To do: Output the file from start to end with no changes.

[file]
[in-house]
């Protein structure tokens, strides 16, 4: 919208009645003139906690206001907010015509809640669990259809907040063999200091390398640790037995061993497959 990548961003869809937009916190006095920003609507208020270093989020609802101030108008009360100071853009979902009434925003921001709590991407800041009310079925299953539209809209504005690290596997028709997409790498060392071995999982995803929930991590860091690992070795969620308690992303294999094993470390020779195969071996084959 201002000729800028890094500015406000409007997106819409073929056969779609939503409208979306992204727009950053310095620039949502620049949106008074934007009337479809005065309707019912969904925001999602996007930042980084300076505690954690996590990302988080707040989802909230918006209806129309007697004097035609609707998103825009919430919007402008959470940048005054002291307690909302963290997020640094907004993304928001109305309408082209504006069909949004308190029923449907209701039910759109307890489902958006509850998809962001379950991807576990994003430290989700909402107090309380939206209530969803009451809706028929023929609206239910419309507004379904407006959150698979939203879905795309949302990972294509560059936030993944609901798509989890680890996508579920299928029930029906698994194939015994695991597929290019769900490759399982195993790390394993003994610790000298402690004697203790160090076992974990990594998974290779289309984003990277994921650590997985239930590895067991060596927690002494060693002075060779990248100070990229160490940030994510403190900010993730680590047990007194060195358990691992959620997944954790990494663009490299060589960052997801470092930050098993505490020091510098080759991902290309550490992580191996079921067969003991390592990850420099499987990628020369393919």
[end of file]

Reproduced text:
[in-house]
């Protein structure tokens, strides 16, 4: 919208009645003139906690206001907010015509809640669990259809907040063999200091390398640790037995061993497959 990548961003869809937009916190006095920003609507208020270093989020609802101030108008009360100071853009979902009434925003921001709590991407800041009310079925299953539209809209504005690290596997028709997409790498060392071995999982995803929930991590860091690992070795969620308690992303294999094993470390020779195969071996084959 201002000729800028890094500015406000409007997106819409073929056969779609939503409208979306992204727009950053310095620039949502620049949106008074934007009337479809005065309707019912969904925001999602996007930042980084300076505690954690996590990302988080707040989802909230918006209806129309007697004097035609609707998103825009919430919007402008959470940048005054002291307690909302963290997020640094907004993304928001109305309408082209504006069909949004308190029923449907209701039910759109307890489902958006509850998809962001379950991807576990994003430290989700909402107090309380939206209530969803009451809706028929023929609206239910419309507004379904407006959150698979939203879905795309949302990972294509560059936030993944609901798509989890680890996508579920299928029930029906698994194939015994695991597929290019769900490759399982195993790390394993003994610790000298402690004697203790160090076992974990990594998974290779289309984003990277994921650590997985239930590895067991060596927690002494060693002075060779990248100070990229160490940030994510403190900010993730680590047990007194060195358990691992959620997944954790990494663009490299060589960052997801470092930050098993505490020091510098080759991902290309550490992580191996079921067969003991390592990850420099499987990628020369393919």